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Nation & World

Science says: Green-blooded lizards pose evolutionary puzzle

A prehensile tailed skink (Prasinohaema prehensicauda) is seen in this undated photo in the highlands of Papua New Guinea. The high concentrations of the green bile pigment biliverdin in the creature's blood overwhelms the crimson color of red blood cells, resulting in a lime green coloration of the muscles, bones and mucosal tissues.
A prehensile tailed skink (Prasinohaema prehensicauda) is seen in this undated photo in the highlands of Papua New Guinea. The high concentrations of the green bile pigment biliverdin in the creature's blood overwhelms the crimson color of red blood cells, resulting in a lime green coloration of the muscles, bones and mucosal tissues.

WASHINGTON – For some lizards it's easy being green. It's in their blood. Six species of lizards in New Guinea bleed lime green thanks to evolution gone weird.

It's unusual, but there are critters that bleed different colors of the rainbow besides red. The New Guinea lizards' blood – along with their tongues, muscles and bones – appear green because of incredibly large doses of a green bile pigment. The bile levels are higher than other animals, including people, could survive.

Scientists still don't know why this happened, but evolution is providing some hints into this nearly 50-year mystery.

By mapping the evolutionary family tree of New Guinea lizards, researchers found that green blood developed inside the amphibians at four independent points in history, likely from a red-blooded ancestor, according to a study in Wednesday's journal Science Advances.

This isn't a random accident of nature but suggests this trait of green blood gives the lizards an evolutionary advantage of some kind, said Christopher Austin of Louisiana State University.

"Evolution can do amazing things given enough time," Austin said. "The natural world is a fascinating place."

Austin first thought that maybe being green and full of bile would make New Guinea lizards taste bad to potential predators.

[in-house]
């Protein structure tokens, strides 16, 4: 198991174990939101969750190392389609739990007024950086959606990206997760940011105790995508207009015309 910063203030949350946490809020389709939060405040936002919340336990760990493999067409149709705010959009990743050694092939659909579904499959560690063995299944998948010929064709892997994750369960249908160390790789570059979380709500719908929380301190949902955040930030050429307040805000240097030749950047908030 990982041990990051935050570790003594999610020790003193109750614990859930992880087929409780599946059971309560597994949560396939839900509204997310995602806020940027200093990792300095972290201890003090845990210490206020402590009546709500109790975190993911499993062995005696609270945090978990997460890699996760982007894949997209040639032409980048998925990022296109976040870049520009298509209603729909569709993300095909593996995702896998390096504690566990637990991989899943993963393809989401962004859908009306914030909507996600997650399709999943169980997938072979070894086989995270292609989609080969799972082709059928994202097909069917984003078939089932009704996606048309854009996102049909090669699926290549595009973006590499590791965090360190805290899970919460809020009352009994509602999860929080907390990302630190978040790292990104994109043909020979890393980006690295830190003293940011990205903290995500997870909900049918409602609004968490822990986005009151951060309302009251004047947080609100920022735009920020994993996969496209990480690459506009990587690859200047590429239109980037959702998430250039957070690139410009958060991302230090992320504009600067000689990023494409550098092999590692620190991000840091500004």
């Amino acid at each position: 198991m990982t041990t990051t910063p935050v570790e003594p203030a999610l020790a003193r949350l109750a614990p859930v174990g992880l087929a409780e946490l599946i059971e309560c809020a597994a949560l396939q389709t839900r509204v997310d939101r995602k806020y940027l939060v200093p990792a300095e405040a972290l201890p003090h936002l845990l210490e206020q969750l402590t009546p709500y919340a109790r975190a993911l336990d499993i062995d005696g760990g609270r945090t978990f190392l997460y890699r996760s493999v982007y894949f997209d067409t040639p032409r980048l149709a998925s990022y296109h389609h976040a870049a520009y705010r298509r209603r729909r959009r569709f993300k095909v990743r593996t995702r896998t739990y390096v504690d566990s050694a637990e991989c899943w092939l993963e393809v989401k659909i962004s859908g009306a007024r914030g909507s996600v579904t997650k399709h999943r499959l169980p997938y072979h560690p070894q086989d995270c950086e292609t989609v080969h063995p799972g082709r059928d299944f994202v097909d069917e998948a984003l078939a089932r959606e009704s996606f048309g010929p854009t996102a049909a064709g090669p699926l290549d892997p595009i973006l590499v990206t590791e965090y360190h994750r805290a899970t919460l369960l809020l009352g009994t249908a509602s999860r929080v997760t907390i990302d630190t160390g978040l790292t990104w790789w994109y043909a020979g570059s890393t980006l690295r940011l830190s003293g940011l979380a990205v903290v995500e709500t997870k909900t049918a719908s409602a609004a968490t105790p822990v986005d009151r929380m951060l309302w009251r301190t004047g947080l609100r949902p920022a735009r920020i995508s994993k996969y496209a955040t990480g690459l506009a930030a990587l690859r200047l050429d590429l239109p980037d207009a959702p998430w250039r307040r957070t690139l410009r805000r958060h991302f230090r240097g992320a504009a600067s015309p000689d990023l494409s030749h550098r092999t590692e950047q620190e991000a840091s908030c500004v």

"I actually ate several lizards myself and they didn't taste bad," Austin said. He also fed plenty of them to a paradise kingfisher bird with no ill effects except maybe a fatter bird.

Understanding bile is probably key. Blood cells don't last forever. After they break down, the iron is recycled for new red blood cells, but toxins are also produced, which is essentially bile.

In the New Guinea lizards, levels of a green bile pigment are 40 times higher than what would be toxic in humans. It's green enough to overwhelm the color of the red blood cells and turn everything green, Austin said.

In people, elevated green bile pigment levels sometimes kill malaria parasites. Austin thinks that might be why lizards evolved to be green-blooded because malaria is an issue for New Guinea and lizards. It might be the result of evolution trying to kill the malaria parasite in lizards or it might be past lizards were infected so heavily that this was the body's reaction, he said.

The next step is to search for the specific genes involved.

Michael Oellermann, a researcher at the University of Tasmania in Australia, praised Austin's work and wondered if there is an evolutionary cost to having green blood.

Otherwise more critters would bleed green or another color, he said.

Many insects, spiders and molluscs have the copper-containing blood pigment that's clear unless it attaches to oxygen and then it turns blue. Squids and octopuses have intense blue blood. Icefish in Antarctica have clear blood, while little crustaceans from Lake Baikal in Siberia have blood that's blue or red or green.

Marine worms called lamp shells have violet to pink blood, according to the American Chemical Society.

"Biology is incredibly diverse," Austin said.

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